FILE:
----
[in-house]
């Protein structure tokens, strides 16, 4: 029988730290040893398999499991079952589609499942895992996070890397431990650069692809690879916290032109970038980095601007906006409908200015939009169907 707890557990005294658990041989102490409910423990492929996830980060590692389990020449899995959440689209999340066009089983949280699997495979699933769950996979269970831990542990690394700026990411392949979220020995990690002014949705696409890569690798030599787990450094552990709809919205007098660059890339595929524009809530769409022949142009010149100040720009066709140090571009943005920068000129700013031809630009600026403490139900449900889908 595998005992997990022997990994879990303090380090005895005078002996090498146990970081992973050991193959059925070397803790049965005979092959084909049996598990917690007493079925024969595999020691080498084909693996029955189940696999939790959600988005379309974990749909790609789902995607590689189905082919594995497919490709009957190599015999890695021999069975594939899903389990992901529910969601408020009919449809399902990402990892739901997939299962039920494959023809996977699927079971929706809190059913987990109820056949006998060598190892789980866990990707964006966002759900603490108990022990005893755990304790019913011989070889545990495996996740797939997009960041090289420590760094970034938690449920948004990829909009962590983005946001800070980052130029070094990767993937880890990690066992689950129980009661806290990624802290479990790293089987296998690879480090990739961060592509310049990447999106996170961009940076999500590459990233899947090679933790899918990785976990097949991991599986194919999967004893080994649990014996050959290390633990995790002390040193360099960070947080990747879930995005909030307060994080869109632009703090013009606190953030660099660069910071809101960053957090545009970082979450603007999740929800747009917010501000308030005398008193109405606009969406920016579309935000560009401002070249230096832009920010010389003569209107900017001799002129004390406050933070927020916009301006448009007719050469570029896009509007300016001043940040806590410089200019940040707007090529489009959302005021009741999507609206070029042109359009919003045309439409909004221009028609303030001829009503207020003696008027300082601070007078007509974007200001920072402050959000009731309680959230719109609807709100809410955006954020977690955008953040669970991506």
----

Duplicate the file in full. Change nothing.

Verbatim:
[in-house]
């Protein structure tokens, strides 16, 4: 029988730290040893398999499991079952589609499942895992996070890397431990650069692809690879916290032109970038980095601007906006409908200015939009169907 707890557990005294658990041989102490409910423990492929996830980060590692389990020449899995959440689209999340066009089983949280699997495979699933769950996979269970831990542990690394700026990411392949979220020995990690002014949705696409890569690798030599787990450094552990709809919205007098660059890339595929524009809530769409022949142009010149100040720009066709140090571009943005920068000129700013031809630009600026403490139900449900889908 595998005992997990022997990994879990303090380090005895005078002996090498146990970081992973050991193959059925070397803790049965005979092959084909049996598990917690007493079925024969595999020691080498084909693996029955189940696999939790959600988005379309974990749909790609789902995607590689189905082919594995497919490709009957190599015999890695021999069975594939899903389990992901529910969601408020009919449809399902990402990892739901997939299962039920494959023809996977699927079971929706809190059913987990109820056949006998060598190892789980866990990707964006966002759900603490108990022990005893755990304790019913011989070889545990495996996740797939997009960041090289420590760094970034938690449920948004990829909009962590983005946001800070980052130029070094990767993937880890990690066992689950129980009661806290990624802290479990790293089987296998690879480090990739961060592509310049990447999106996170961009940076999500590459990233899947090679933790899918990785976990097949991991599986194919999967004893080994649990014996050959290390633990995790002390040193360099960070947080990747879930995005909030307060994080869109632009703090013009606190953030660099660069910071809101960053957090545009970082979450603007999740929800747009917010501000308030005398008193109405606009969406920016579309935000560009401002070249230096832009920010010389003569209107900017001799002129004390406050933070927020916009301006448009007719050469570029896009509007300016001043940040806590410089200019940040707007090529489009959302005021009741999507609206070029042109359009919003045309439409909004221009028609303030001829009503207020003696008027300082601070007078007509974007200001920072402050959000009731309680959230719109609807709100809410955006954020977690955008953040669970991506």